DNA not Essence of Life

For a long time, and way before the discovery of its structure, DNA has been considered “essence of life”, the molecule that defines every organism including humans and that links ancestors with descendants over generations. Associations between DNA and heredity as well as between DNA and various hereditary traits have only enforced this view. Genetic code similarity between humans and other organisms seems to substantiate the tree of life and the story of evolution since we’re 99% chimps, 69% rats and 50% bananas according to the DNA. Recent computer developments lead us to the analogy between the DNA code and programming.

Is DNA essence of life? Are our development, appearance, behavior, and diseases pre-programmed in our DNA? Many connections have certainly been observed, but DNA is far from organism determinism. The information carried by the 3 billion base pairs of DNA nucleotides – each containing 2 bits of information (ACGT) – in the human genome amounts to only 6 G-bit of data which is less than 1 G-Byte (fits easily on a thumb drive). This is hardly enough to capture the complete manufacturing specifications for the simplest products around us like a pencil or a tire. Moderately complex systems like cars and airplane require a lot more data than available in a genome, and even that information is for high level recipes rather than complete (from atoms and simple molecules) instruction manuals.

A bit is a bit is a bit whether magnetic, silicone or DNA nucleotide. Some bits may certainly carry more important information than others, but only to the extent they link (index) to other information. “Fetch the human” can be encoded in a single bit if the only alternative is “fetch the chimp”. “Assemble or Fix a human” as in “transplant into a dying patient a cadaver hart” on the other hand requires a lot more information if this is to be carried out by a transplant surgeon in training – in fact this is the kind of information that may require on the order of Gigabytes in teaching materials. “Make a human” as “…from one zygote and the available atoms and molecules” is the type of request that demands an unknown number of bits, for certainly exceeding by many times the 1 GB of data available in the zygote’s DNA.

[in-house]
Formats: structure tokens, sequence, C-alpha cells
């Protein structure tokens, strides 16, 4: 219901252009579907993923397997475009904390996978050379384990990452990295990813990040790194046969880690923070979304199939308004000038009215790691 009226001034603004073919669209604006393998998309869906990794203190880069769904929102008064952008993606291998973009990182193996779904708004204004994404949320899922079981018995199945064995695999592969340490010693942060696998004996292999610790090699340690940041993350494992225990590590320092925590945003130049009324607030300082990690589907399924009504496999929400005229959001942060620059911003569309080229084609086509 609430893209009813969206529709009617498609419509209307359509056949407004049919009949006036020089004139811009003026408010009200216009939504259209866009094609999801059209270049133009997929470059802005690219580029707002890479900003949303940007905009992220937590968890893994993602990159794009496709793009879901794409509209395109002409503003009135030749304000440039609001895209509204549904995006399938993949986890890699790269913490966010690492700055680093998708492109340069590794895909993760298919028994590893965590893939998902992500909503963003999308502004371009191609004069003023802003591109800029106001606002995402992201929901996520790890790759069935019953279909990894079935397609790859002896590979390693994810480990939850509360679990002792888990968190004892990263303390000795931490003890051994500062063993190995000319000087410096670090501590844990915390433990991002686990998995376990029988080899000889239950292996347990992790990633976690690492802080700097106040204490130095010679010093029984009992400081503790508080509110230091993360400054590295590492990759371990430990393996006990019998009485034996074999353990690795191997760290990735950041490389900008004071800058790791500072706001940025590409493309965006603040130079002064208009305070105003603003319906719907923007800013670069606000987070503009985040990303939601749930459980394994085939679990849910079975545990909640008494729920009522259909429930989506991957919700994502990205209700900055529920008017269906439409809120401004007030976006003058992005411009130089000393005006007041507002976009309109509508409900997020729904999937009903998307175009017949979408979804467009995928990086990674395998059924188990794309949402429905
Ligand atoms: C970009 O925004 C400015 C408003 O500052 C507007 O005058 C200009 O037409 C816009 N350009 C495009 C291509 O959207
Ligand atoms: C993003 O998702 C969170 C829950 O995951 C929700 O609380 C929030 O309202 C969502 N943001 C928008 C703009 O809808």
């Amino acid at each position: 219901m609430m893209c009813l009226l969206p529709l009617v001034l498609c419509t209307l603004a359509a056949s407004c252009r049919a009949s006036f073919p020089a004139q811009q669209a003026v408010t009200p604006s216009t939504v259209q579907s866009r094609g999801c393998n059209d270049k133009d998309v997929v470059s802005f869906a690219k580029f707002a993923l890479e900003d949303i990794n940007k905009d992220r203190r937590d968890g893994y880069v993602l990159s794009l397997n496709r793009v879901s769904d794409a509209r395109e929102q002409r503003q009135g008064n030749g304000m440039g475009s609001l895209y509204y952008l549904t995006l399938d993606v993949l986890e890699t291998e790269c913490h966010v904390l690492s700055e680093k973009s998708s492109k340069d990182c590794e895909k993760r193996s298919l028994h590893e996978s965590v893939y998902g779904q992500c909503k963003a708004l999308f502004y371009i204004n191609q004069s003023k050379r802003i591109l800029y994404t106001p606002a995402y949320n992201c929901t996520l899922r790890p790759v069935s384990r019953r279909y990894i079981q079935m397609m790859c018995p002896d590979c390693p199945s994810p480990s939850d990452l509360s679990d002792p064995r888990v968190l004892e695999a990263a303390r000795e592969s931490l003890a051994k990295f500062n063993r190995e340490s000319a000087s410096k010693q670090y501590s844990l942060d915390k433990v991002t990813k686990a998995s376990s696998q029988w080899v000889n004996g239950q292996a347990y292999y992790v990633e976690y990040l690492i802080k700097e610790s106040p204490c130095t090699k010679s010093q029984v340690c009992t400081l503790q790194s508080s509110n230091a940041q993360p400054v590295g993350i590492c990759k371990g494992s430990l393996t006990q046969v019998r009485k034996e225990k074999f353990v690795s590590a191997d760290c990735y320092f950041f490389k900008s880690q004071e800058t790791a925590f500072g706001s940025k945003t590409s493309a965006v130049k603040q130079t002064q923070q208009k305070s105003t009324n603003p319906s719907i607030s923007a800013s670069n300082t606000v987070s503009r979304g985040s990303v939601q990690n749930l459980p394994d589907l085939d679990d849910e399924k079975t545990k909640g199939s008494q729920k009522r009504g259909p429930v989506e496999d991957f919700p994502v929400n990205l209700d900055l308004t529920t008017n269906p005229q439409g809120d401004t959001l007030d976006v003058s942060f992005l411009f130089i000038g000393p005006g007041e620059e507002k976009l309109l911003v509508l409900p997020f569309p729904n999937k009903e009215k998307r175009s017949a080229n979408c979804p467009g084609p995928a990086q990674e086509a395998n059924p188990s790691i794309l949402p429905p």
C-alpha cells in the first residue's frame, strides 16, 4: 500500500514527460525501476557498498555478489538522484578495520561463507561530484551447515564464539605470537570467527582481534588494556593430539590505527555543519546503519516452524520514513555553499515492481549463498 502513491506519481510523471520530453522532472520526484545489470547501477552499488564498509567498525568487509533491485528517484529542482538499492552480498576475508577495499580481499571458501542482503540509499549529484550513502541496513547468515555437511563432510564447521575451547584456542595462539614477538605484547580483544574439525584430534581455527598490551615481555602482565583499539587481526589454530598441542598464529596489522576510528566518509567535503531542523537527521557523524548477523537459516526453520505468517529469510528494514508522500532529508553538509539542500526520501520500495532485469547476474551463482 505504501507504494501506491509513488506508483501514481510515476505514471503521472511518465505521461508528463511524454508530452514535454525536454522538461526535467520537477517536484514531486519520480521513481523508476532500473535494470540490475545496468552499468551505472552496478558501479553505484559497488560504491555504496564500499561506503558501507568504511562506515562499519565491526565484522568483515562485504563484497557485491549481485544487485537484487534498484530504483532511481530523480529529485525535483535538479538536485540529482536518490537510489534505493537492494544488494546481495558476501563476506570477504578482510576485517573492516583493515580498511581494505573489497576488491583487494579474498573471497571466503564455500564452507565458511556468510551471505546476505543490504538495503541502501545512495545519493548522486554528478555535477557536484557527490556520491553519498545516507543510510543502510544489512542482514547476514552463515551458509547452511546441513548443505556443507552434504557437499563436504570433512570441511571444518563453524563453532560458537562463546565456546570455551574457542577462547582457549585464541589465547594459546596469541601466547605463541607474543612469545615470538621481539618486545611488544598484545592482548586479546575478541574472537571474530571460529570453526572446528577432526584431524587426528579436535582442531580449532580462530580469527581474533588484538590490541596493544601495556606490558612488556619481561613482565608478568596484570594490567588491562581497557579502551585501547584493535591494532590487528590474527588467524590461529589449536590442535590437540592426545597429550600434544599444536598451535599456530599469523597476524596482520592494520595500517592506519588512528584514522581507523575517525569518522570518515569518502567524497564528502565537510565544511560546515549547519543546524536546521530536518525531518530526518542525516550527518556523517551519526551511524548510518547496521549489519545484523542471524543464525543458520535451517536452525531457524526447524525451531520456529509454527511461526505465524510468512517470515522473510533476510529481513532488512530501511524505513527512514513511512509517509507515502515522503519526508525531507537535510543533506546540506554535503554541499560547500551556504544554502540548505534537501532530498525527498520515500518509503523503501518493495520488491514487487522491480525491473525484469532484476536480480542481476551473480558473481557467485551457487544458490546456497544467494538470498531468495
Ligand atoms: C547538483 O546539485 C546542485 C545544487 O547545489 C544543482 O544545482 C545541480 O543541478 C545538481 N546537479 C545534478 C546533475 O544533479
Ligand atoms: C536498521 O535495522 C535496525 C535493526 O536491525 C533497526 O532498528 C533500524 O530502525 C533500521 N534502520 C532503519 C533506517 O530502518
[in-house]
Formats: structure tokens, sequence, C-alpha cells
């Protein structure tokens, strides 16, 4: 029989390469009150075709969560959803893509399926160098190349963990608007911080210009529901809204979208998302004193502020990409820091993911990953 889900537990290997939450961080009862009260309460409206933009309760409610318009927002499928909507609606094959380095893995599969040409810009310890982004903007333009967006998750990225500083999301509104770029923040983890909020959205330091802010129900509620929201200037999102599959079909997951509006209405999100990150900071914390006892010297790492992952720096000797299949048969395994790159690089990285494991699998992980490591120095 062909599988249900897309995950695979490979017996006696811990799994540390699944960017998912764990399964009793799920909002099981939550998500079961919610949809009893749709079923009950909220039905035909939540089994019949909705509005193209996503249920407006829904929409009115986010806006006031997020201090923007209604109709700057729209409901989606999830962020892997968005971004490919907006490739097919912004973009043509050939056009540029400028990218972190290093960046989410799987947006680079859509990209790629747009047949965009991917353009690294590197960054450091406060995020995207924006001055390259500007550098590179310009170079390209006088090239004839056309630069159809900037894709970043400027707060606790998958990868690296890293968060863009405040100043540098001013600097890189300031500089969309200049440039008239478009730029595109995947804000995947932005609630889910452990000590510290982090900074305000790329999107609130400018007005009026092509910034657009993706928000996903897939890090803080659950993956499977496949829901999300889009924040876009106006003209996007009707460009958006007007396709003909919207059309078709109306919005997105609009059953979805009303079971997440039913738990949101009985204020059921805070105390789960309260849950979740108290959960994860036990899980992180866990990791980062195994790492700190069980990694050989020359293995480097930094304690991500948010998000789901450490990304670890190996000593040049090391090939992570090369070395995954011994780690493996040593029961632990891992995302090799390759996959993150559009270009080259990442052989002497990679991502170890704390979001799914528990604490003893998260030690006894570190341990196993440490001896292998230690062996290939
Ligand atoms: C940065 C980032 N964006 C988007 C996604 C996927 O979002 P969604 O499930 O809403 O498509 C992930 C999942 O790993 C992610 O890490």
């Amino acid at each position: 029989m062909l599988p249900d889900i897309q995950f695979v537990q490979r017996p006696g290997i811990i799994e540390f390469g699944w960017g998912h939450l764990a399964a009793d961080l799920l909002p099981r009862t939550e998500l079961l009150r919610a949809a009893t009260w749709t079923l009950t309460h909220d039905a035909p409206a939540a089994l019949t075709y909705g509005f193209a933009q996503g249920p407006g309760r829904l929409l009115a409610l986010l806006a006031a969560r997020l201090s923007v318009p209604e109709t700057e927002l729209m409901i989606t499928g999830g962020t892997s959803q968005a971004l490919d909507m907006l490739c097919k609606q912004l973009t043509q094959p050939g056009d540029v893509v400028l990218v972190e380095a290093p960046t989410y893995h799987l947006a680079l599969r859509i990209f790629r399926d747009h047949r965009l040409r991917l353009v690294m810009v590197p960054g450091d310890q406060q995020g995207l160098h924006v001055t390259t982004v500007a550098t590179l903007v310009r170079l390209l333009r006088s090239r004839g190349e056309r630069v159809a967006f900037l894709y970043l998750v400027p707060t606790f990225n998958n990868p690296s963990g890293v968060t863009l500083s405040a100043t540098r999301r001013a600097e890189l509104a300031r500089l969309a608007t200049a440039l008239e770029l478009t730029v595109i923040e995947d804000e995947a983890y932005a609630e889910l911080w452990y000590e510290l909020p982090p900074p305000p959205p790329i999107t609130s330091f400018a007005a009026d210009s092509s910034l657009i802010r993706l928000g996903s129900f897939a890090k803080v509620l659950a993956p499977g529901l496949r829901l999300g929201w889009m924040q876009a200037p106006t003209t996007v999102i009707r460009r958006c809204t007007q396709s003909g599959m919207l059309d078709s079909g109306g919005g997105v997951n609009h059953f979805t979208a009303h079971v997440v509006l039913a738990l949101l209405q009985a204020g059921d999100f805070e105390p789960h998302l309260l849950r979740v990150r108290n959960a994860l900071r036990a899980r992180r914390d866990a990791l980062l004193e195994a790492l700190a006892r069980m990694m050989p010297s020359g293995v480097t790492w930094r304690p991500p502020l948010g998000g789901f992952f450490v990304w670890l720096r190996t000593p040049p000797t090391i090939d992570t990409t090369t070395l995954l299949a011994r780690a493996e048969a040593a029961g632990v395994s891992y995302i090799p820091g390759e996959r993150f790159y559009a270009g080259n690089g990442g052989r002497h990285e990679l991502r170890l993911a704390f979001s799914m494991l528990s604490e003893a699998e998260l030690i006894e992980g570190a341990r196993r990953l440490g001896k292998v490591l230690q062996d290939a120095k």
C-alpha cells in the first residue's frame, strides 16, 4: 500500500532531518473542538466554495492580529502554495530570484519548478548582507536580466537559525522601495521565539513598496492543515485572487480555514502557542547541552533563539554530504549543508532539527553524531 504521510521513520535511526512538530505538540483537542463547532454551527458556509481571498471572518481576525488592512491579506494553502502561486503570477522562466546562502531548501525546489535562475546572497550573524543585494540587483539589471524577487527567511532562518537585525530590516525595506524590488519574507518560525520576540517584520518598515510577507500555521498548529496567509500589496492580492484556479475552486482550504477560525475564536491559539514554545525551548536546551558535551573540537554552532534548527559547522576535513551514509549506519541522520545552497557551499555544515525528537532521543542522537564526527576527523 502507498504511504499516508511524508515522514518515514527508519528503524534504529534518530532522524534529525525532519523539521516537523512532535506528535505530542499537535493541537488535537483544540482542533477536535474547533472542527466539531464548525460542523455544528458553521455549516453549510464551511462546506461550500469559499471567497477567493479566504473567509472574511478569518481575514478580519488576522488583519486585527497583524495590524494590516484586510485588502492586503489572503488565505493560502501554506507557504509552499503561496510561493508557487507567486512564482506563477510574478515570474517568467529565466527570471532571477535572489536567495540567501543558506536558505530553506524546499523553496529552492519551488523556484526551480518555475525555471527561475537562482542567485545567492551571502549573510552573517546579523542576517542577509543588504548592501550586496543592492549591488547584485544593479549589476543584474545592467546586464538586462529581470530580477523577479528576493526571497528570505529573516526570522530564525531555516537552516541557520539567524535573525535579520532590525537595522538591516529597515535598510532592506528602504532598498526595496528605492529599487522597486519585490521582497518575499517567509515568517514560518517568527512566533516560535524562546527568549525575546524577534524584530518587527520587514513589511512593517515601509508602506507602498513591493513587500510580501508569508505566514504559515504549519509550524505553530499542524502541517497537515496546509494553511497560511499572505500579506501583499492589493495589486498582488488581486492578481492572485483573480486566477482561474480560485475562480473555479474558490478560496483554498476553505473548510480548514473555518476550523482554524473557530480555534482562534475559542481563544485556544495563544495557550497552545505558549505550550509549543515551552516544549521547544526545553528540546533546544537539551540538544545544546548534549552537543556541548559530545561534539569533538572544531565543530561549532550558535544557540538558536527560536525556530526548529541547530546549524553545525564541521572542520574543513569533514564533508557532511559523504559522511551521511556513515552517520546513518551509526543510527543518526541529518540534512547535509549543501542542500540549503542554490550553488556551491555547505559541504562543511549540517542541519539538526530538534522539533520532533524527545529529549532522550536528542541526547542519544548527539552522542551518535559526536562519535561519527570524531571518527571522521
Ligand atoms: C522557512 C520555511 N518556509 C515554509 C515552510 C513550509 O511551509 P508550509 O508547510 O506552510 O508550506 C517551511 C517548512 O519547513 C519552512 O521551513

Is DNA a simple recipe rather than a complex blueprint? “A bread recipe is short and not a complex blueprint, but instead it prescribes the ingredients and the sequence in which they should be processed”. Of course, but the recipe also assumes an intelligent baker capable of carrying out the recipe. And most bakers already know the recipe – a single bit (“make one bread” = true) should suffice. But the “DNA as recipe” supporters do not like intelligent agents, so can the bread be done without a baker? Of course again – fully automated industrial bakeries are feasible if not yet reality. However, now the recipe explodes with information – how to design and operate the feeders, mixers, conveyors, ovens, packaging, etc. The 1 GB of DNA is utterly insufficient for the task (and baking bread is not developing a human!). And what about the whole supply chain for the bread – flour, yeast, energy, and more? Organisms have complex circulatory and respiratory systems just to ensure the oxygen reaches the cells in a precise, usable form. The simple recipe is anything but simple.